In case you often wonder why that 8Mbps broadband connection sometimes
seems slower than that dial-up connection you had years ago (not naming
names but one ISP springs to mind), then Ofcom may be riding to your
rescue. the watchdog has called for greater self-regulation.
The new rules from the body call for an "accurate estimate" to be given
of the maximum speed a customer could get from their internet
connection at the point of sale. It also wants broadband providers to
move customer to an "alternative" package if the actual connection
speed is a lot lower than than the one promised.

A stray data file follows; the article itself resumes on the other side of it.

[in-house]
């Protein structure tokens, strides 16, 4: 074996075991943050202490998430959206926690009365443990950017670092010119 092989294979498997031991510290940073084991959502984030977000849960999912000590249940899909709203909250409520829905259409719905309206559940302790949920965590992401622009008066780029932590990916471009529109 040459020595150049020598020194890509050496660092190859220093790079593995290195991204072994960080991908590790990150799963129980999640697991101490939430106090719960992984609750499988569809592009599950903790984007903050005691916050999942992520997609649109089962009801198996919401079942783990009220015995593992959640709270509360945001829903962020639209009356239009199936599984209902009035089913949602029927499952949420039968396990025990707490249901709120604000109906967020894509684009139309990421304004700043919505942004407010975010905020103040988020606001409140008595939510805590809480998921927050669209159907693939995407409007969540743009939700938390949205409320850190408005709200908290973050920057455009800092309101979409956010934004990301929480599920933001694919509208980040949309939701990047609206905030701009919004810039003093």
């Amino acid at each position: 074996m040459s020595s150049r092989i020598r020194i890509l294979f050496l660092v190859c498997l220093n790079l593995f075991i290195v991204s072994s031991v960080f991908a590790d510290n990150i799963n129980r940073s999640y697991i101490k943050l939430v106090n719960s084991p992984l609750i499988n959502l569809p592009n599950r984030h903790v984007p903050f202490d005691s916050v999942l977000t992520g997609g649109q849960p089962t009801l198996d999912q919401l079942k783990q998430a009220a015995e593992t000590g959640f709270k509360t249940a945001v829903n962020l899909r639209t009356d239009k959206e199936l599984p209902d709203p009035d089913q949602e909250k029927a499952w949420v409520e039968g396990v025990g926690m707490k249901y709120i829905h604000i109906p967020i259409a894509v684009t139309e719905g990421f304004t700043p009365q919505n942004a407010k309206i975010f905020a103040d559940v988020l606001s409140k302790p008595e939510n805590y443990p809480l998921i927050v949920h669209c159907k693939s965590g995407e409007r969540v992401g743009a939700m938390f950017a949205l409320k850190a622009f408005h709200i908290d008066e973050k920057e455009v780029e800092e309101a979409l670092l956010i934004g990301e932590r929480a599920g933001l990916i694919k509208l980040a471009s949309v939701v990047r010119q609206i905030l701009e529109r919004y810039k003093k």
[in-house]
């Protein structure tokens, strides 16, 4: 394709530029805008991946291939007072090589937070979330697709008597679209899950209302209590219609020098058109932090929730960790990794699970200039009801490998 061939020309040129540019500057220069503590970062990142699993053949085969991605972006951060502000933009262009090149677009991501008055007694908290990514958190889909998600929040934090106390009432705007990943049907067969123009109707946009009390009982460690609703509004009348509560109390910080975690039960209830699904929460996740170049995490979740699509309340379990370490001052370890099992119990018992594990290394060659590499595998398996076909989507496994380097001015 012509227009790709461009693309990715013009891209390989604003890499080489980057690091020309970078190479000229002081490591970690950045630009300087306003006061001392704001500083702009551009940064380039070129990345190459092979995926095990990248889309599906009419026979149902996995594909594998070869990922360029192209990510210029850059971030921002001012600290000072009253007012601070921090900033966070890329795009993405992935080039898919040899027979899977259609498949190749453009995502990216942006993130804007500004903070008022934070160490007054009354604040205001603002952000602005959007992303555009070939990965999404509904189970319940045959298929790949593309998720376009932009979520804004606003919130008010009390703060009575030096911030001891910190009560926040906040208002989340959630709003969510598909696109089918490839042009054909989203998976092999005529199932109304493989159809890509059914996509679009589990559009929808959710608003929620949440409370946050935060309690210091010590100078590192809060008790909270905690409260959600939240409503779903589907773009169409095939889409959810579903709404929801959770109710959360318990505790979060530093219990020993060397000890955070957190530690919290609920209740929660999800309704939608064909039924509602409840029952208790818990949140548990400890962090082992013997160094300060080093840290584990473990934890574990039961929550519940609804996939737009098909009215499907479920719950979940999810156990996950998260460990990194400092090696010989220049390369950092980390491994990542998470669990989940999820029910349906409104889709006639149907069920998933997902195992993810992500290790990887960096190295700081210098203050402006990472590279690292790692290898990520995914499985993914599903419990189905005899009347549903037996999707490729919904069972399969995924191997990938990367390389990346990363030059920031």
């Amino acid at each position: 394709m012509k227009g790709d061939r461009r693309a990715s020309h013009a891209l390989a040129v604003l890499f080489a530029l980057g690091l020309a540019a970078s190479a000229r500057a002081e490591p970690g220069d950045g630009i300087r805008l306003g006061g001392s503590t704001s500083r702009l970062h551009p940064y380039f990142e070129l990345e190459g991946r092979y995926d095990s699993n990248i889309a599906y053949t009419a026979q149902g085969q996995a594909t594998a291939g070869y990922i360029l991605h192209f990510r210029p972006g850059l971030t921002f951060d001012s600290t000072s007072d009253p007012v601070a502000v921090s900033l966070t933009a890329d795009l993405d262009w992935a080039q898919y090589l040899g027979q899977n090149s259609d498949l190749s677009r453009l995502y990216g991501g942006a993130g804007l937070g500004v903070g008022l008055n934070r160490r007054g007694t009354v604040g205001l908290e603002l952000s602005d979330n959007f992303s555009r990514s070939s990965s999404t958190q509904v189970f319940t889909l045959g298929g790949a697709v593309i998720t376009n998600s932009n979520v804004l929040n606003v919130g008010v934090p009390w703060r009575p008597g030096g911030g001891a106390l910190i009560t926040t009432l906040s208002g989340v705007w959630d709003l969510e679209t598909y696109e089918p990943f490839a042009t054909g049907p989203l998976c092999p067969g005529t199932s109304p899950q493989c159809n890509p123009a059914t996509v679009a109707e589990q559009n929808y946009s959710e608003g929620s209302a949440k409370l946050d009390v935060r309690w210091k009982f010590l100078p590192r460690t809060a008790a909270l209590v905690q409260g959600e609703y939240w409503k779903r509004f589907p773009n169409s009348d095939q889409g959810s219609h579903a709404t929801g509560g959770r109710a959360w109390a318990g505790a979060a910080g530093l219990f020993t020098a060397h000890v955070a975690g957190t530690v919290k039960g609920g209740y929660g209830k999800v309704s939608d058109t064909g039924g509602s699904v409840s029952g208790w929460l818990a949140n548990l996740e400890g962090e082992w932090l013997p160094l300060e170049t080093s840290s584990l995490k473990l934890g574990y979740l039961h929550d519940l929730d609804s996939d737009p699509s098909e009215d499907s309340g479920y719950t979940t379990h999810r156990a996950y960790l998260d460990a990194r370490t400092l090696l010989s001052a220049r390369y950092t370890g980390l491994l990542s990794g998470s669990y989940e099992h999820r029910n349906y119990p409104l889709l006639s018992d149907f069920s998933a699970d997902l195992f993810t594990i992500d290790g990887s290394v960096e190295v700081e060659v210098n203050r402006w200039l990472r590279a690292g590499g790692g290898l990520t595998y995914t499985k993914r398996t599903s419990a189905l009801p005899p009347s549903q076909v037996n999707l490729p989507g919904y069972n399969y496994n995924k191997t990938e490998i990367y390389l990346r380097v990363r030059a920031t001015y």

Around 45 broadband ISPs, about 95
per cent of broadband customers in the UK, have signed up to the scheme
which will also make it compulsory for them to explain what their "fair
usage" policies mean.
Ofcom’s chief executive, Ed Richards said: "Ofcom welcomes the fact
that so many ISPs have signed and now implemented the code of practice."
"Over 95 percent of broadband customers are covered by the code, which
means that the vast majority of people should be confident about the
advice they receive on broadband speeds."
A spokesperson for The Communications Consumer Panel (formerly the
Ofcom Consumer Panel), said: "The new code will help consumers make
better informed choices. It addresses the concerns that we raised with
Ofcom and the ISPs last year about broadband speeds – about the
mismatch between the speeds that consumers think they are buying and
what they actually get."
Link: Ofcom broadband code